The Ultimate Green Product: Birth Control
Major Wall-of-Fame congratulations to online magazine, Grist, and to Grist Research Associate Umbra Fisk, for this very refreshing treatment of the subject of contraception:
Grist’s Ask Umbra column offers “Advice for Living Green,” and on May 30 Umbra doubled down on that, venturing into the most green behavior possible. It all started with an uncommon question:
“Q. Dear Umbra,
My boyfriend and I have just started going zero-waste. It’s awesome! However, one thing that we always use ends up in the waste bin: condoms. I used to be on the Pill, but it was just not great. Also, I heard that a certain type of pill has a hormone that you pee out, and if it reaches the streams, it can change fishes’ gender! So we are using condoms, but it’s not like we can put them in our Mason jar. We truly need a better solution, but without the risk of pregnancy! What is the most environmentally friendly contraception option?”
Bravo to these “Zero-Waste Millennials” for caring enough to ask. Umbra’s answer, however, is truly noteworthy:
“Preventing the creation of another resource-using, carbon-emitting human is by far the eco-friendliest step anyone can take, even if you create a tower of condom wrappers to do so. So if you’ve found a birth control method that gets the job done for you, even if it involves some trash, don’t worry — just go forth and don’t be fruitful. In fact, I hereby declare all birth control exempt from zero-waste practices, just so nobody gets too hung up on it.”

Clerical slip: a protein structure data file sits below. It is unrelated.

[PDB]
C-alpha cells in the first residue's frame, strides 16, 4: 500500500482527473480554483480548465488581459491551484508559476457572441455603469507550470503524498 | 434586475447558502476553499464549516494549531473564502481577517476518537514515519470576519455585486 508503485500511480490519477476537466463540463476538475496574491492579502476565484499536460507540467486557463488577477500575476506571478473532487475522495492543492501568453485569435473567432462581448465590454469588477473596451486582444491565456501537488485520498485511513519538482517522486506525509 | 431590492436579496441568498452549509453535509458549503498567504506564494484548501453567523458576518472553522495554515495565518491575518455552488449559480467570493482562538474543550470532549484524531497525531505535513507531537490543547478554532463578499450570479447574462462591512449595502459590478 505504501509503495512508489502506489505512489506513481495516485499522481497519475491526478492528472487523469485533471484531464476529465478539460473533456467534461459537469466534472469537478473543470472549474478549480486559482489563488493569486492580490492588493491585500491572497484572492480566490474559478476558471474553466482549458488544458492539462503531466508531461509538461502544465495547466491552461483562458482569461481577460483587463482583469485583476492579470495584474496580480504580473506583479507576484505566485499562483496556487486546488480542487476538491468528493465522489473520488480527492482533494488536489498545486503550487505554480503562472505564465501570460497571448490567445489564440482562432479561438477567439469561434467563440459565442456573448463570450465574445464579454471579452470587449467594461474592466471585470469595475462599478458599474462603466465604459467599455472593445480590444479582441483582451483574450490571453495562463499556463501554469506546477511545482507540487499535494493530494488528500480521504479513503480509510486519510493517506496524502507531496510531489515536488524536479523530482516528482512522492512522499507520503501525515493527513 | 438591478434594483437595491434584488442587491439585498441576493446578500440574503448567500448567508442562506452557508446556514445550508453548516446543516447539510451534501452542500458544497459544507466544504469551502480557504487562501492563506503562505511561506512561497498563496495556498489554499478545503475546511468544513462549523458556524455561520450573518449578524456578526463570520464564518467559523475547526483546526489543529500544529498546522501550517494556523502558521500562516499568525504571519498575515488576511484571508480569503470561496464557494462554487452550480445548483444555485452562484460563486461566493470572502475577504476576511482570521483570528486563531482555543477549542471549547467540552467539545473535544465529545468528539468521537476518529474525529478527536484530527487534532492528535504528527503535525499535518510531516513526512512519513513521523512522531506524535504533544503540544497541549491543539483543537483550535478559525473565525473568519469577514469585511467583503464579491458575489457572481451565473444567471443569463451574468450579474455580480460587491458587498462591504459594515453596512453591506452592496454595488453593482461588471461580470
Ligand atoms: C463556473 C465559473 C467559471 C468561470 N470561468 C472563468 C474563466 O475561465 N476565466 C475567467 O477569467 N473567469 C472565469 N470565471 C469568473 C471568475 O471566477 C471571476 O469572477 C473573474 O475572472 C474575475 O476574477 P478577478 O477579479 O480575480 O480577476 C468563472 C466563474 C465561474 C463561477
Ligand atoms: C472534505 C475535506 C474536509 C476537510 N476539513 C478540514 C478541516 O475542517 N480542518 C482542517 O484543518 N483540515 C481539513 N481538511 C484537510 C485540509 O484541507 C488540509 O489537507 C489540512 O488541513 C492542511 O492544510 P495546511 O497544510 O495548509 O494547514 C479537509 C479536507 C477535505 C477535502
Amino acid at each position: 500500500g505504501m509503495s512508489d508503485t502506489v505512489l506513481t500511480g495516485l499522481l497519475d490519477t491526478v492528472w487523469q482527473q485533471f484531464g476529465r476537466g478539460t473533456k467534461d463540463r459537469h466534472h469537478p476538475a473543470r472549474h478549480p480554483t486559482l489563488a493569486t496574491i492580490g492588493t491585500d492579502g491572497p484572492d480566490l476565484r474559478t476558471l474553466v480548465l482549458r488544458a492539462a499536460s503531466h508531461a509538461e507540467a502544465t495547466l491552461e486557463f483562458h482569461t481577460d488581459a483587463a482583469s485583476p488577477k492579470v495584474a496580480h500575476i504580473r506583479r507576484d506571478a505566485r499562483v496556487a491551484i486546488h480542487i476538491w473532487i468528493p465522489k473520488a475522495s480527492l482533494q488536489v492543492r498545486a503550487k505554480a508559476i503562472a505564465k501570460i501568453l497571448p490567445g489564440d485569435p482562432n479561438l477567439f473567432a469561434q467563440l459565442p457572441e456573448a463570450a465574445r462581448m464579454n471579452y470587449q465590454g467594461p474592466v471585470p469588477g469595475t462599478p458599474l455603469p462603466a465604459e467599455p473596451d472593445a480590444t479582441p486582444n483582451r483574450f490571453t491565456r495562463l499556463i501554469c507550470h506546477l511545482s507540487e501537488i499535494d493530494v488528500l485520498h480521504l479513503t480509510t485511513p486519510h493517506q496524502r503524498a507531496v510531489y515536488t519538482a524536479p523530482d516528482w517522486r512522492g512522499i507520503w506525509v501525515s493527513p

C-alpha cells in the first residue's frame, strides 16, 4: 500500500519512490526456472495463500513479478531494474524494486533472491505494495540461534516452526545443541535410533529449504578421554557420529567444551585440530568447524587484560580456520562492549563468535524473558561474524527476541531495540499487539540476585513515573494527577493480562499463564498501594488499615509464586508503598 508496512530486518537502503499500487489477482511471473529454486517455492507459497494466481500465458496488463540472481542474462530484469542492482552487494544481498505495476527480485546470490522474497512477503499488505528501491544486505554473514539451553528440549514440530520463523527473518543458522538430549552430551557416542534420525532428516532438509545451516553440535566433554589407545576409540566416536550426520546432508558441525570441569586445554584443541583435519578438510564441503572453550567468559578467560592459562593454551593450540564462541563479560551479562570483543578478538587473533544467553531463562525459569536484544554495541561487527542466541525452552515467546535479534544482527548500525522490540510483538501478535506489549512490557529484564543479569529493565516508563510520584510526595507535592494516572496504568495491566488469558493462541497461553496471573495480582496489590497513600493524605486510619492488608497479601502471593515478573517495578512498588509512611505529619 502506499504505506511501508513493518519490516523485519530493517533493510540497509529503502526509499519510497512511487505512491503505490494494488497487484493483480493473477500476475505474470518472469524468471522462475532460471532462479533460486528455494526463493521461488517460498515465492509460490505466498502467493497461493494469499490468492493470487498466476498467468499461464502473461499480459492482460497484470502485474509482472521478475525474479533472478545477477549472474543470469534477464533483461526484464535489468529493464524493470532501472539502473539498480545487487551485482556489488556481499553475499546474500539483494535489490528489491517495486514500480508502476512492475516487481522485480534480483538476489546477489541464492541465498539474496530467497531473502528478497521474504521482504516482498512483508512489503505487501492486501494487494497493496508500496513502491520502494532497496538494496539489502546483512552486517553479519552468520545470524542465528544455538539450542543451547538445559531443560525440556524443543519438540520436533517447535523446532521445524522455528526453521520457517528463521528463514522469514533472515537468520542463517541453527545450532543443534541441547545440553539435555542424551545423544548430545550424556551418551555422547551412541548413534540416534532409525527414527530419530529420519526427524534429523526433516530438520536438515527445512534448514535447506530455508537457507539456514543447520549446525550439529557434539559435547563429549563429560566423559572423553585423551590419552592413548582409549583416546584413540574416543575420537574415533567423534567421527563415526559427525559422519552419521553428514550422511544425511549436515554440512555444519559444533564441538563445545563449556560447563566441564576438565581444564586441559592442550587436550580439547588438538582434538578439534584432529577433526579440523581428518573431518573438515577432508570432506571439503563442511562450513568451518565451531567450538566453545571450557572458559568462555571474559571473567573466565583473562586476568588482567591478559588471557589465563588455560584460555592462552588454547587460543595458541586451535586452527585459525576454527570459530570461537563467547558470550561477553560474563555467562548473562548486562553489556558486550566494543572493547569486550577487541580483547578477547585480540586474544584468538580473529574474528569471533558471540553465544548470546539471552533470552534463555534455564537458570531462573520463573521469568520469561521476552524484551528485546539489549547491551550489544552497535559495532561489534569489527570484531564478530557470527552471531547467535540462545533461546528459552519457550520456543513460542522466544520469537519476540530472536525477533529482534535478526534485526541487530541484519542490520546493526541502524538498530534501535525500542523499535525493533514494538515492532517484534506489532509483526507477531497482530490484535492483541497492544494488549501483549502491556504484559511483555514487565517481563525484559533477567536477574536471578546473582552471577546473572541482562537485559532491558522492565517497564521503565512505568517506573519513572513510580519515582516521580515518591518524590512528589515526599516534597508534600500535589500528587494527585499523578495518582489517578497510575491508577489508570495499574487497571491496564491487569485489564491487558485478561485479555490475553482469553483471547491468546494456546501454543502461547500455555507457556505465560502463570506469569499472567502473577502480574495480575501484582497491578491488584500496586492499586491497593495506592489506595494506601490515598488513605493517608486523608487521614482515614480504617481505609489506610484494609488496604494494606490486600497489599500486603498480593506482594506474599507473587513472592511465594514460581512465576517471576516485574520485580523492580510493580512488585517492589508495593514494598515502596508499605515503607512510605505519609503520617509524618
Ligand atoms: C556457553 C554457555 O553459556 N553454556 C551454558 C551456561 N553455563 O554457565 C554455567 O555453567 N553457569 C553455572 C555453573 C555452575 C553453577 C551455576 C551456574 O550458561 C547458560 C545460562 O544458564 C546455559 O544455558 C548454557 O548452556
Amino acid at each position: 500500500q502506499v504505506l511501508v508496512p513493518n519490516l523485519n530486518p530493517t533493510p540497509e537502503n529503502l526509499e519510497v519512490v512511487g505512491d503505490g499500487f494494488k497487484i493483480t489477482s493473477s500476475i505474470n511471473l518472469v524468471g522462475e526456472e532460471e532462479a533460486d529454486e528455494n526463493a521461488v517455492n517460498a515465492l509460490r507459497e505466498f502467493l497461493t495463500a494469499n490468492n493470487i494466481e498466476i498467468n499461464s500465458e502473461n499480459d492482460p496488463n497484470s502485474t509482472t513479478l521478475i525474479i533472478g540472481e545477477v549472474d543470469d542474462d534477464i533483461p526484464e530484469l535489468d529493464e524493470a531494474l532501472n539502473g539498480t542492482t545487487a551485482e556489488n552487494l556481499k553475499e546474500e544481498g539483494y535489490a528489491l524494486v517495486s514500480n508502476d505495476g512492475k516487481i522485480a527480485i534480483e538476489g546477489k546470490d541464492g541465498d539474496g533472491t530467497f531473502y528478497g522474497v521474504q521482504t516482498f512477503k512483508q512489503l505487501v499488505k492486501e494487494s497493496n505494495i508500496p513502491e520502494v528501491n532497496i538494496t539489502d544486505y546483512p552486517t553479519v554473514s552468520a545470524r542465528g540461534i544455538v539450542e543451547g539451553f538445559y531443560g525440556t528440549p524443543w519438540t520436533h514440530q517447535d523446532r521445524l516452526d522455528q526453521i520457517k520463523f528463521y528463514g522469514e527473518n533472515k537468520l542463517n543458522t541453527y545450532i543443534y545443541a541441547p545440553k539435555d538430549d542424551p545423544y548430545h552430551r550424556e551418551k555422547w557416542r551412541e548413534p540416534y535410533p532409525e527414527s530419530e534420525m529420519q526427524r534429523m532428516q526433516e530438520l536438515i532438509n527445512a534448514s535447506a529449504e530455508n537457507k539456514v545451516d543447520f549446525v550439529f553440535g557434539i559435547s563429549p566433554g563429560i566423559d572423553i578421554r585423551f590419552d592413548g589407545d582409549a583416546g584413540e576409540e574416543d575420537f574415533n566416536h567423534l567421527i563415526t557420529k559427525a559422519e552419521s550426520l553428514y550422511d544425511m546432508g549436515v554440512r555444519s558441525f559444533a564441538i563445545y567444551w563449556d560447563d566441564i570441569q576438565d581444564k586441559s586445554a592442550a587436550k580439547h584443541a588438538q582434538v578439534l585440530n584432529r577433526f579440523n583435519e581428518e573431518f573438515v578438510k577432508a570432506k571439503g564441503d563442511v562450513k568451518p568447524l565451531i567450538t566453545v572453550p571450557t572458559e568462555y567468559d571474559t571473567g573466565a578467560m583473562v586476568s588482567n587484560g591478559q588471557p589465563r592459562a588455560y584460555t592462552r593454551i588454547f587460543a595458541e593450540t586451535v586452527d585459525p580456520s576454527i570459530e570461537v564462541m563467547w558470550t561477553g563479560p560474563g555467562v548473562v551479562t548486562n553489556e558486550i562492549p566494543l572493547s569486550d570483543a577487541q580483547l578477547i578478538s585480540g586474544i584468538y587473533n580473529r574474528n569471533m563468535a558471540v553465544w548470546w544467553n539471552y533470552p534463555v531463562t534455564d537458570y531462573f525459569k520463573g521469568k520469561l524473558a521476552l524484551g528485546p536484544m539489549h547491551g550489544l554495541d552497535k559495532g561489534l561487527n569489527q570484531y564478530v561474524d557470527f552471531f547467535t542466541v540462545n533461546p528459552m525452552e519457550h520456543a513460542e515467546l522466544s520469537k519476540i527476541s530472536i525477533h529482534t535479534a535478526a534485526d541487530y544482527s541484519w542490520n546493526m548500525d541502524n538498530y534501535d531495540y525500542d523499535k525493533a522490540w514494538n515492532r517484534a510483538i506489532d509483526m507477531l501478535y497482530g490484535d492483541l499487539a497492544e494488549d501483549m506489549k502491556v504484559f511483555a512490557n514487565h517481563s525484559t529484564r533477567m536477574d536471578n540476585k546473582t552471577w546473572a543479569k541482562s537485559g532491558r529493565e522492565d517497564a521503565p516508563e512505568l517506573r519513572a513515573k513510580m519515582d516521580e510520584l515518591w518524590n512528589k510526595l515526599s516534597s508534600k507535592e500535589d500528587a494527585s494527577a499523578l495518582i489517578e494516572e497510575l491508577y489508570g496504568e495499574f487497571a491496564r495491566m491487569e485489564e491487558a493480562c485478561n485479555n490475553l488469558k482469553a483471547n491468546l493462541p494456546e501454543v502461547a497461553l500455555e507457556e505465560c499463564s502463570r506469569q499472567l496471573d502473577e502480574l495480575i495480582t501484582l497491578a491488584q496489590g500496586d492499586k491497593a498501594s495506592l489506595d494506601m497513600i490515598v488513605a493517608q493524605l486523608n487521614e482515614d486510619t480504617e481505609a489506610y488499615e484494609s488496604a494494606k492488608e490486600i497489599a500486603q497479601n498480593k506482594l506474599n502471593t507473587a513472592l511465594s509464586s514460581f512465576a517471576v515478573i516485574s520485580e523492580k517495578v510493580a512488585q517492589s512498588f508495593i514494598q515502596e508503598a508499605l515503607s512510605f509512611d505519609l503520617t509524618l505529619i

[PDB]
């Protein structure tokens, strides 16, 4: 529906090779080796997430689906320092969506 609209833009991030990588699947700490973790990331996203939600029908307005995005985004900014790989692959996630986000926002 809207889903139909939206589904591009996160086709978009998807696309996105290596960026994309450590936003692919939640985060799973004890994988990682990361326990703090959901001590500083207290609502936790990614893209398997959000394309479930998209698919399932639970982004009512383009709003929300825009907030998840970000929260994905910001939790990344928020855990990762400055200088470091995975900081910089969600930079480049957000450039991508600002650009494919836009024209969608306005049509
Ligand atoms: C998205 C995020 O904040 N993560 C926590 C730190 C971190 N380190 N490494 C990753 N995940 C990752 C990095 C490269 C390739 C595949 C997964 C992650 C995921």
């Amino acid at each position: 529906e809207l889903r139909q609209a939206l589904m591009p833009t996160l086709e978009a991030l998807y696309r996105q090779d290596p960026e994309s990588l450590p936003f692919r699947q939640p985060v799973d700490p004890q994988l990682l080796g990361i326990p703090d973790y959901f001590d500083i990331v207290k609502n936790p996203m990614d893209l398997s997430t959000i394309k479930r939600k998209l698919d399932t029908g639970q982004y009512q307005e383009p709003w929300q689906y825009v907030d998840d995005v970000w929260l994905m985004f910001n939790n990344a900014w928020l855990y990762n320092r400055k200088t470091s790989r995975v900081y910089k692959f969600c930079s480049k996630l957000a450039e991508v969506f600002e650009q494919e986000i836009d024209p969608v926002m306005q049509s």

Let me repeat:
“Preventing the creation of another resource-using, carbon-emitting human is by far the eco-friendliest step anyone can take….”
That is just so incredibly true. The footprint-lightening effect of choosing not to conceive a child (or not to conceive another one, if you already have one) is so huge, it more than dwarfs the side-effect of condoms in the waste stream. Take CO2 emissions as just one example. The average person in the U.S. is responsible for roughly 20 tons of carbon emissions each year. A “carbon legacy” study at the University of Oregon estimated that the carbon impact of bringing an additional child into the world is 9,441 metric tons. From the University of Oregon news release about the study:
“…the carbon legacy and greenhouse gas impact of an extra child is almost 20 times more important than some of the other environmentally sensitive practices people might employ their entire lives – things like driving a high mileage car, recycling, or using energy-efficient appliances and light bulbs.”
Carbon footprint is just one of many profoundly negative impacts wrought by each additional passenger on spaceship Earth. Yet if you sift through the dozens and dozens of news stories and columns every week specifically about climate change and other existential crises, not to mention stories about population growth, the lack of population growth in some areas, family planning, etc., this connection – between family size and sustainability – is rarely mentioned. If more journalists would do what Umbra Fisk has done here, knowledge of the link and the solution would be much more common.
I like that Umbra is so matter of fact about it. Of course choosing to have a smaller family is the greenest thing we can do. Everyone knows that (or ought to).
So, thank you, Umbra!
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